The thyroid may be small, but it plays an important job in the body as it releases and controls hormones that control metabolism. And metabolism can affect your weight, both positively and negatively. So, what happens if your thyroid kicks into overdrive?
Hyperthyroidism (overactive thyroid) is a relatively common hormonal condition that occurs when your thyroid gland produces too much of the hormone thyroxine in the body. Your thyroid is a small, butterfly-shaped gland in the front of your neck that makes the hormones thyroxine and triiodothyronine These hormones affect nearly every organ in your body and control many of the body’s most important functions, including heart rate, body temperature and they help convert food into energy.
Hyperthyroidism can accelerate your body’s metabolism, causing unintentional weight loss and a rapid or irregular heartbeat. Other symptoms may include nervousness, anxiety, trouble sleeping, hyperactivity or fatigue. Hyperthyroidism can also lead to swelling of the thyroid gland, which causes a noticeable lump, known as a goiter, to form in the throat. The severity, frequency and range of these symptoms can vary from person to person. If not treated, hyperthyroidism can cause serious problems with your heart, bones, muscles, menstrual cycle and fertility.
There are several underlying causes of hyperthyroidism. The most common is Graves’ disease, an autoimmune disorder in which your immune system attacks your thyroid and causes it to make too much hormone. Thyroid nodules, which are growths on your thyroid, can also cause hyperthyroidism. While they are usually not cancerous, they may become overactive and make too much thyroid hormone. Thyroid nodules are more common in older adults. Thyroiditis is inflammation of the thyroid and causes stored thyroid hormone to leak out of your thyroid gland. Too much iodine, found in foods and medicines, can also cause your thyroid to make too much thyroid hormone.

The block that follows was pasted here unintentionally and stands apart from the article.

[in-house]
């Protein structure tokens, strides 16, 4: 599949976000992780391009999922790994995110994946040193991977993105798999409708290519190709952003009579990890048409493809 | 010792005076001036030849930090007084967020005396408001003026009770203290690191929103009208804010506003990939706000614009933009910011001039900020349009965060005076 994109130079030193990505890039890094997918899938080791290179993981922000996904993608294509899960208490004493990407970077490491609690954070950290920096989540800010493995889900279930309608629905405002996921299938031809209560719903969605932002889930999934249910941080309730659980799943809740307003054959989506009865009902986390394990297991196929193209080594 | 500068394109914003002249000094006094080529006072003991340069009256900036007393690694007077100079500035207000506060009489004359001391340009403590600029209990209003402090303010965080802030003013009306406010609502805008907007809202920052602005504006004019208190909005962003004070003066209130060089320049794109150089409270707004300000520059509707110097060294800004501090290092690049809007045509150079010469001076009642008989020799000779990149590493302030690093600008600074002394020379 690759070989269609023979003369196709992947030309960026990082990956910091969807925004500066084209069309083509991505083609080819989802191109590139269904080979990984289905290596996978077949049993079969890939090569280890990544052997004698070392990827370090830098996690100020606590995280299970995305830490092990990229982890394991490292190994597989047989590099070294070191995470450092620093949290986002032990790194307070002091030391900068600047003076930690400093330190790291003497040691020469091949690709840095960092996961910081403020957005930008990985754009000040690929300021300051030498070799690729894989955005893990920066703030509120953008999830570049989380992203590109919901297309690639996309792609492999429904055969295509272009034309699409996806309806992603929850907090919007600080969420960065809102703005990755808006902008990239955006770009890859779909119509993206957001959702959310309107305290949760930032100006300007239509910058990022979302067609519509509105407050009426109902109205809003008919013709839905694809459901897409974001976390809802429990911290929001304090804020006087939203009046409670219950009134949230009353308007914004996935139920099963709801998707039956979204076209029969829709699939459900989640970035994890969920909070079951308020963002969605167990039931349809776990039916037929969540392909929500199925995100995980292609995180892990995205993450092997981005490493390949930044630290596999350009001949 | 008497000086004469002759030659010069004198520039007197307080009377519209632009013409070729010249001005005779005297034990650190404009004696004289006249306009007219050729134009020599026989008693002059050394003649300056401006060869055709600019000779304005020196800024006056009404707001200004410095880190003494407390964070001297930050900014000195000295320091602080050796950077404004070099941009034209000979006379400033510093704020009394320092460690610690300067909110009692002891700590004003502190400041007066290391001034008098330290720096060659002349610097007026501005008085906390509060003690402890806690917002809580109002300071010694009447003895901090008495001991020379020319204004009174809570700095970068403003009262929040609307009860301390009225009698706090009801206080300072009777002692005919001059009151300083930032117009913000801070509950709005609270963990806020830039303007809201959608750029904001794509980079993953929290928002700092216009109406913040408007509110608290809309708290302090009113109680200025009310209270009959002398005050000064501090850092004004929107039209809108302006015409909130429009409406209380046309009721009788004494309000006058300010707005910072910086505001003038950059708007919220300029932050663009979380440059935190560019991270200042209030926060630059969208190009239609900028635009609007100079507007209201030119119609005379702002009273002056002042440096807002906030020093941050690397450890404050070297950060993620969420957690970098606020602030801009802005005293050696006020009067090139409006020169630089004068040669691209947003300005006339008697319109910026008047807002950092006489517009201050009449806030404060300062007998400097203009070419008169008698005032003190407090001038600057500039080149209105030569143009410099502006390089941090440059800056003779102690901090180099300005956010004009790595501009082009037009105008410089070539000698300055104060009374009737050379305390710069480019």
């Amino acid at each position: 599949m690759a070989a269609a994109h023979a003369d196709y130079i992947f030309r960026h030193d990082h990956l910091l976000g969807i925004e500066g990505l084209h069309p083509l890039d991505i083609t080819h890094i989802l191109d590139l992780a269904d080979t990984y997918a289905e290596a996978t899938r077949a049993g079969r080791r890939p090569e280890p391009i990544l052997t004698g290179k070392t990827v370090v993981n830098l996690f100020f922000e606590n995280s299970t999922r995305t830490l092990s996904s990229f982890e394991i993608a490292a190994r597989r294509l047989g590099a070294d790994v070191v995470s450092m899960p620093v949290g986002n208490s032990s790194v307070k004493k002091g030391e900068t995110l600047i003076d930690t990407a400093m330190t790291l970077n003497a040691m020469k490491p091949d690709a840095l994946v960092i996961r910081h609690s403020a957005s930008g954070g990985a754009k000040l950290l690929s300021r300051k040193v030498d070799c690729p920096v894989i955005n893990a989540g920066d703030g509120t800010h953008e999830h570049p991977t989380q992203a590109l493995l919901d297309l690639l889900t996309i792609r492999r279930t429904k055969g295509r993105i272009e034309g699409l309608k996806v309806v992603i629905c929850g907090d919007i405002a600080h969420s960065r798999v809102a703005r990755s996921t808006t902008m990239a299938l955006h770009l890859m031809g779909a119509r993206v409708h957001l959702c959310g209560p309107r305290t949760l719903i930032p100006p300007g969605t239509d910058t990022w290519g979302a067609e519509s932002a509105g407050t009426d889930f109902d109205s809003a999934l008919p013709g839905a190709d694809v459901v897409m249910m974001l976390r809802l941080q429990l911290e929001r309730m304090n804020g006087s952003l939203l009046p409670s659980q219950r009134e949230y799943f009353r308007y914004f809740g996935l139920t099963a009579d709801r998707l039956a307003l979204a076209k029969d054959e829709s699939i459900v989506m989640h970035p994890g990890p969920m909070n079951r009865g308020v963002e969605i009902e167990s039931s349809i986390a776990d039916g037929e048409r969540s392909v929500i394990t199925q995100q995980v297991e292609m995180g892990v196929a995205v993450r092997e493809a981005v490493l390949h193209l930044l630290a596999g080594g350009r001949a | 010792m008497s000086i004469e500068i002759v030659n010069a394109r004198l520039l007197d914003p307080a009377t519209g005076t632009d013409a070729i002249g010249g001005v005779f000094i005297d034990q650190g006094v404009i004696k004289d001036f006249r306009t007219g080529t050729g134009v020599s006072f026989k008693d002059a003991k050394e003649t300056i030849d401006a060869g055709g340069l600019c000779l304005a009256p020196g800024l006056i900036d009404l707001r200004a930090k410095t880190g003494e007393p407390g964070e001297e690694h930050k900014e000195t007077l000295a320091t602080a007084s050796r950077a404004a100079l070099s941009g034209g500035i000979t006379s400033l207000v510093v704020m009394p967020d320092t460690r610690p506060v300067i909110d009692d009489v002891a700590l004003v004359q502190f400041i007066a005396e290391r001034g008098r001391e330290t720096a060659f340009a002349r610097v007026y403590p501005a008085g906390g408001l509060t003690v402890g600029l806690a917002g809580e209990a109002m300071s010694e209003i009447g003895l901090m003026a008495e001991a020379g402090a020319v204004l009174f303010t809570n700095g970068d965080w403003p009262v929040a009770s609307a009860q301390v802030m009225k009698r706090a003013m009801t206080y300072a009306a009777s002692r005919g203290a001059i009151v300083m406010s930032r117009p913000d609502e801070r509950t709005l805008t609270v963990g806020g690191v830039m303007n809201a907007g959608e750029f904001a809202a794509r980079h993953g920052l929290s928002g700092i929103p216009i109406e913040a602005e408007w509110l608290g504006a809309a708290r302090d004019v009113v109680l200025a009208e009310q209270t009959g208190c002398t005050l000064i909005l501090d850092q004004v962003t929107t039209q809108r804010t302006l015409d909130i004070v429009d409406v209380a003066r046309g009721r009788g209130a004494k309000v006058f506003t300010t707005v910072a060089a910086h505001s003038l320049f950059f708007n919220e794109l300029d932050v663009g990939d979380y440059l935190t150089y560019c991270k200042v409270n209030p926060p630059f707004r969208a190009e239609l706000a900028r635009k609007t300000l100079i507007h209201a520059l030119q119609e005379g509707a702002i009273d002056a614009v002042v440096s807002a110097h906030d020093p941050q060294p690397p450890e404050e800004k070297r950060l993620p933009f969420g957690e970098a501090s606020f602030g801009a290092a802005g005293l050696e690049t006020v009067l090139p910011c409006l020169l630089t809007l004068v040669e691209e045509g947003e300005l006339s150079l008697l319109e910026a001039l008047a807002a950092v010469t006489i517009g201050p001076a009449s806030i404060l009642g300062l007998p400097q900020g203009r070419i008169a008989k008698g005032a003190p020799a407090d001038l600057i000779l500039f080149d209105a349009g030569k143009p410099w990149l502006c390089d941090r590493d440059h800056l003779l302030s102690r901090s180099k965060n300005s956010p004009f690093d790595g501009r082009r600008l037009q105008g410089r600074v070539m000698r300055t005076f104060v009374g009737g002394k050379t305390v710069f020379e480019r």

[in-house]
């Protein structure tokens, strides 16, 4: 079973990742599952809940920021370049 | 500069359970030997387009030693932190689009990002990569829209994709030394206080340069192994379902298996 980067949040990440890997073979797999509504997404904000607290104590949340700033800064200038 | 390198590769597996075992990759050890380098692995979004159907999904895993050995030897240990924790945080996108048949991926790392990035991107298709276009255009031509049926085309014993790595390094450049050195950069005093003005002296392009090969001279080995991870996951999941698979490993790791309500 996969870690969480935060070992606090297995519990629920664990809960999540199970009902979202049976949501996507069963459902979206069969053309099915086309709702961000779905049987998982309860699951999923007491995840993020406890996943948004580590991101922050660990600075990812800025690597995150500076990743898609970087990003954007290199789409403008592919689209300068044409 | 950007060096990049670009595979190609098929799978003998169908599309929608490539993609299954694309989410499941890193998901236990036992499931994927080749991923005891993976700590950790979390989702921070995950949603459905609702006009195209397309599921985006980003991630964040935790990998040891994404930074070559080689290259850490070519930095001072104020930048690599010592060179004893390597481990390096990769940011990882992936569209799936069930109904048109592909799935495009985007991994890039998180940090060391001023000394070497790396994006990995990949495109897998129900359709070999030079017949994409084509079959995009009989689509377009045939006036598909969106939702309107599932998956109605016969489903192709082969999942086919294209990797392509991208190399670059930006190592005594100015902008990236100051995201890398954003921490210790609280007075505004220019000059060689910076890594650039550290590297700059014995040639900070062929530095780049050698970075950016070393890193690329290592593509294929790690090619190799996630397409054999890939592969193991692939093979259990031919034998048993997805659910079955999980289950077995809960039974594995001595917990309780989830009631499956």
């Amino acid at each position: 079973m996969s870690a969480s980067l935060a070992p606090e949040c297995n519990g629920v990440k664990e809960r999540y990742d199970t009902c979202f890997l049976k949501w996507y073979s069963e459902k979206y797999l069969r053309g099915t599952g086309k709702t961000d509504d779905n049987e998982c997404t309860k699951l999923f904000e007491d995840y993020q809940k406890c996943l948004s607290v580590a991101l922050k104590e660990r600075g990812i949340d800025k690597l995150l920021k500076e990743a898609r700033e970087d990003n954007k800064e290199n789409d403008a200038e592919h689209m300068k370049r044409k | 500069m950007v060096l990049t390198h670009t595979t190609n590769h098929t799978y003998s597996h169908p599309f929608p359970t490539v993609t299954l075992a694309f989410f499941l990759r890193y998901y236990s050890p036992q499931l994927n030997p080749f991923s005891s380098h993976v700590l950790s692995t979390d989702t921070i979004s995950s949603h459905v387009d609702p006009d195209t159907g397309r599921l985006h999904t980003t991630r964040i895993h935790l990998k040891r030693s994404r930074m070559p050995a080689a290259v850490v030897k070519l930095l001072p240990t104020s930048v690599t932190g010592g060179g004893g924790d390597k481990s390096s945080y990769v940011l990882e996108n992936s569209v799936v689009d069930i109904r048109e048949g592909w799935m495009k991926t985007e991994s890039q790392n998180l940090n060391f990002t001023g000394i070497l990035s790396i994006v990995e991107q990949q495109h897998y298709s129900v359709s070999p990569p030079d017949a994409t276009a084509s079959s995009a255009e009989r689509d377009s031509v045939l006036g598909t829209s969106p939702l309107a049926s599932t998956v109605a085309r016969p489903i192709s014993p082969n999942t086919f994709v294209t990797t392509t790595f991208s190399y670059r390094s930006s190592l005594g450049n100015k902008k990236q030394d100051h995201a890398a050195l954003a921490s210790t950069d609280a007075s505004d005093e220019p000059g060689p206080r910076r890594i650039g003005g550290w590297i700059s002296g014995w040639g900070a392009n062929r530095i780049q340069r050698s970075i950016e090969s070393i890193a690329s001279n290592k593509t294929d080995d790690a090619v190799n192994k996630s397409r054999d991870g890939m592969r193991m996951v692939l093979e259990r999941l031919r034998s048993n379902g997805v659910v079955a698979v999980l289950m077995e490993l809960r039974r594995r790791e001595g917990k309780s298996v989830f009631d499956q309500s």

Diagnosing hyperthyroidism requires a trip to your doctor. Testing could include thyroid testing and thyroid antibody blood tests as well as a thyroid scan, ultrasound or radioactive iodine uptake test, which measures the amount of radioactive iodine your thyroid takes up from your blood after you swallow a small amount of it.
Treatments for hyperthyroidism include medicines, radioiodine therapy and thyroid surgery. Anti-thyroid medicines cause your thyroid to make less thyroid hormone. Radioiodine therapy involves taking radioactive iodine by mouth as a capsule or liquid. This therapy slowly destroys the cells of the thyroid gland that produce thyroid hormone. It does not affect other body tissues. In rare cases, hyperthyroidism treatment involves surgery to remove all or part of your thyroid gland. Beta-blockers may also sometimes be used to temporarily relieve many symptoms of an overactive thyroid gland, although it doesn’t target the thyroid gland itself.
It’s common for treatment to result in the thyroid not producing enough hormones. This is known as having an underactive thyroid gland (hypothyroidism) which is not usually serious and is easily treated.
Although hyperthyroidism can be serious if you ignore it, most people respond well once it is diagnosed and treated. If hyperthyroidism is left untreated, it can lead to some serious health problems, including irregular heartbeat, thinning bones and osteoporosis. It can also result in an eye disease called Graves’ ophthalmopathy which can cause double vision, light sensitivity and eye pain. In rare cases it can lead to vision loss.
If you experience unexplained weight loss, a rapid heartbeat, unusual sweating, swelling at the base of your neck or other signs and symptoms associated with hyperthyroidism, see your doctor. It’s important to completely describe the changes you’ve observed because many signs and symptoms of hyperthyroidism may be associated with several other conditions.
Regular checkups are a great way to not only stay healthy but also catch any underlying physical and mental issues. Is it time to schedule your annual wellness check? West Tennessee Medical Group Primary Care has locations throughout the region, and are accepting new patients. Make an appointment today.